All Around Wise: Appraisals start search for answers

By Richard Greene | Published Saturday, April 27, 2019
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In the past week, many of us peered into the mailbox to see the envelope from the appraisal district.

I first closed the mailbox and hoped it would disappear before I reached back in and grudgingly pulled the envelope out.

Richard Greene

Full disclosure, I already knew what was in store after seeing my appraised value online, but seeing it in print only added to the displeasure and started a search for someone to blame.

Is it the appraisers? Is it the elected school, city and county officials? Is it those legislators? Is it all those Yankees and Californians moving here buying up properties?

Honestly, I don’t know if it’s all or none. I do know it hurts.

Seeing the approximate tax bill for the upcoming year and knowing how my mortgage has jumped several hundreds of dollars in the past five years due to taxes, it’s getting increasingly more frustrating. That hike follows, what many of us empty nesters faced in April when it was income tax time. As the standard deduction jumped, out the window went deductions as a benefit of home ownership. That’s a different topic.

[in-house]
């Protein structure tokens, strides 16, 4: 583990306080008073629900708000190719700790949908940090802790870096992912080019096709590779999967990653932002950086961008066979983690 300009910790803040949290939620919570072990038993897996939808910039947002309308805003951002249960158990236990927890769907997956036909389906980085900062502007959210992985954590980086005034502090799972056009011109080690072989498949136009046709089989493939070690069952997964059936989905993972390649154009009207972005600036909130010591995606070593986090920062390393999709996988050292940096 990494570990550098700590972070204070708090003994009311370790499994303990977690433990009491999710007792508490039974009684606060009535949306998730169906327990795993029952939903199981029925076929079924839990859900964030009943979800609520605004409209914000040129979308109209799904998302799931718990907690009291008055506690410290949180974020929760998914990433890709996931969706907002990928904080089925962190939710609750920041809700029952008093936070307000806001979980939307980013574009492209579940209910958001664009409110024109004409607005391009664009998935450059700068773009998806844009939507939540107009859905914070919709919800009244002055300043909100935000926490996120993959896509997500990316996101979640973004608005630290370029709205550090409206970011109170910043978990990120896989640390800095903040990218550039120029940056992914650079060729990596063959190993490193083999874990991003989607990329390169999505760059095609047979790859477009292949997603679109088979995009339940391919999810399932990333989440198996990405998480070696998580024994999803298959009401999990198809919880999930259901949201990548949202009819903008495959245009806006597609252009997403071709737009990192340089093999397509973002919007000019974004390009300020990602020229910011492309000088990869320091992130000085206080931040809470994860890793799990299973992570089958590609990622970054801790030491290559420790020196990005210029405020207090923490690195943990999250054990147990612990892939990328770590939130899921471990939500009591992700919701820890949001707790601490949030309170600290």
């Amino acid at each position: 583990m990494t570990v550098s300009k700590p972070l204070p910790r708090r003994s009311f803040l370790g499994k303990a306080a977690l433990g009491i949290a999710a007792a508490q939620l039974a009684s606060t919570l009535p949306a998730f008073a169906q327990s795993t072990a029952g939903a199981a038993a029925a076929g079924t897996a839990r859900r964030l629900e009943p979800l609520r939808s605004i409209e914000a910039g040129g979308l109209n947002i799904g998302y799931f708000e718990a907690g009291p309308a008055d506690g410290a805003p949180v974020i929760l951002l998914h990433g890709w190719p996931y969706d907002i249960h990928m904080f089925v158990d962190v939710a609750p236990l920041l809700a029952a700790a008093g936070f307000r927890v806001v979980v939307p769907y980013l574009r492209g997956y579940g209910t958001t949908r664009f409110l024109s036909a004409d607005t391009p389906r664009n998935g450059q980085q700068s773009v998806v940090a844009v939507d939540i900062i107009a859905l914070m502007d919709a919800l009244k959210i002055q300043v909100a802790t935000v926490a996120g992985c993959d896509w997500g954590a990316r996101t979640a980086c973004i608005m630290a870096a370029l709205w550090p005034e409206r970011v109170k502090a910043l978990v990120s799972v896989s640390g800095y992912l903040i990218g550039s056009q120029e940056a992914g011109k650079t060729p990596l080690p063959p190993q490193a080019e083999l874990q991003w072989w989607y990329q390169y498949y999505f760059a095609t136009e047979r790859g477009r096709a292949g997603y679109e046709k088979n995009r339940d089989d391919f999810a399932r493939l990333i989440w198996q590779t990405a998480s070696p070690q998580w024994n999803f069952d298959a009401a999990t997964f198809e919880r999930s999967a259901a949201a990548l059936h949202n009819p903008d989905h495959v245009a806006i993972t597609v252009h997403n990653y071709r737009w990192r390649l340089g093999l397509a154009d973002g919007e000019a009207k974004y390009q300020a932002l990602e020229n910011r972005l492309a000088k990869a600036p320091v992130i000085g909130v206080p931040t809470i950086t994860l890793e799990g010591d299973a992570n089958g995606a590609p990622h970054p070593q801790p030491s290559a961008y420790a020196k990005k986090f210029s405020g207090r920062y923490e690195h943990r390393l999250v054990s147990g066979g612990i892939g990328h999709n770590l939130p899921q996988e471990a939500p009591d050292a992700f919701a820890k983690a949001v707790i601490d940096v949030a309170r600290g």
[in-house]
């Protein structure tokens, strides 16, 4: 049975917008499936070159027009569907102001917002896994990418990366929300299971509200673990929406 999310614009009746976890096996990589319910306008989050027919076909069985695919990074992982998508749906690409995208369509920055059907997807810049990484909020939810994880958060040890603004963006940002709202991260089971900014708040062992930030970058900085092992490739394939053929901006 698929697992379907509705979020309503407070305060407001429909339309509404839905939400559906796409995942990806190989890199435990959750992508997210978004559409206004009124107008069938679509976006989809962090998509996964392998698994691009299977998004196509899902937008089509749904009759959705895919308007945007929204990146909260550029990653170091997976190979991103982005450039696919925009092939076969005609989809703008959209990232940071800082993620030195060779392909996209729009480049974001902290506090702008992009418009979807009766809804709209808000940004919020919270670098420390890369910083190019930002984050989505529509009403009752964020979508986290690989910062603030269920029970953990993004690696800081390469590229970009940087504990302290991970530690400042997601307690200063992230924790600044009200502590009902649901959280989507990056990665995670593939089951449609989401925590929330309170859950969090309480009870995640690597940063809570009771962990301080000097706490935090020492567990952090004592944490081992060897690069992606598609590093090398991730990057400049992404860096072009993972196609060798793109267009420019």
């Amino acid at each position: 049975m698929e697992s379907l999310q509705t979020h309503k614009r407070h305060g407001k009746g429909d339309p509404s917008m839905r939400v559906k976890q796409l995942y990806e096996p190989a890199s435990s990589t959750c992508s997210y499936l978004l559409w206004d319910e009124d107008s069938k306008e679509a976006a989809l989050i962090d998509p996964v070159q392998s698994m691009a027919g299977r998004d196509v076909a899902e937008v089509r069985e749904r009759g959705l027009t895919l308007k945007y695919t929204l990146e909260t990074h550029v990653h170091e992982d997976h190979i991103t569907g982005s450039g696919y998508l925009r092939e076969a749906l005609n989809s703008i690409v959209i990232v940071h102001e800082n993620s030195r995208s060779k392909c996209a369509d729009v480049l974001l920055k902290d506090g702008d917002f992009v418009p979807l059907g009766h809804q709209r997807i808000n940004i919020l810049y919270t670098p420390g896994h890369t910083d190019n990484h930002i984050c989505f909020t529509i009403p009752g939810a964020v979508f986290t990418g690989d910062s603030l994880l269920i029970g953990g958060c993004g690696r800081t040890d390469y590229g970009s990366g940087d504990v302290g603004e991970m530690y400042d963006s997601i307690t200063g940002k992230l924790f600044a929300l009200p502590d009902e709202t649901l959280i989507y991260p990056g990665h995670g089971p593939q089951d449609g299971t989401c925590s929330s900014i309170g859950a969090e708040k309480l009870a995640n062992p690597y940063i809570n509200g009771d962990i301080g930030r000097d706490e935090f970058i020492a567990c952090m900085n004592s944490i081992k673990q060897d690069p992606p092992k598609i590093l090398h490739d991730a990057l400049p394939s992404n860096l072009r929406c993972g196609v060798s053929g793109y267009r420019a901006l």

The logical side of me can’t point fingers at the appraisers. They are doing their job.

As astonishing as it seems, the appraisals are what homes are going for. Just jump on one of the real estate apps or call a local agent.

North Texas is among the hottest markets, and the Dallas-Fort Worth metropolitan region is the fastest growing in the nation. People keep coming here for jobs. In Wise County in March, the unemployment rate was at 3.5 percent.

Agents will also tell you that there is a shortage of inventory, especially in many price ranges.

Local officials set the tax rates, but truly there’s little discretion there. We want fire and police protection. We want smooth streets and clean water. We also want to be able to pay teachers and provide good education for our students. That all costs money.

The legislature has made property tax reform one of its top priorities this session. But their best proposal so far is capping revenue for entities, which will have minimal effect on the total tax bill.

The big elephant in the room is if local funding for schools is capped, where does the rest of revenue for schools come from? Yes, there’s a rainy day fund now. But what happens when the next bust comes? In Texas, especially in oil country, we know boom times don’t last forever.

My whining over taxes this year will seem to last that long.

Richard Greene is the Messenger editor.

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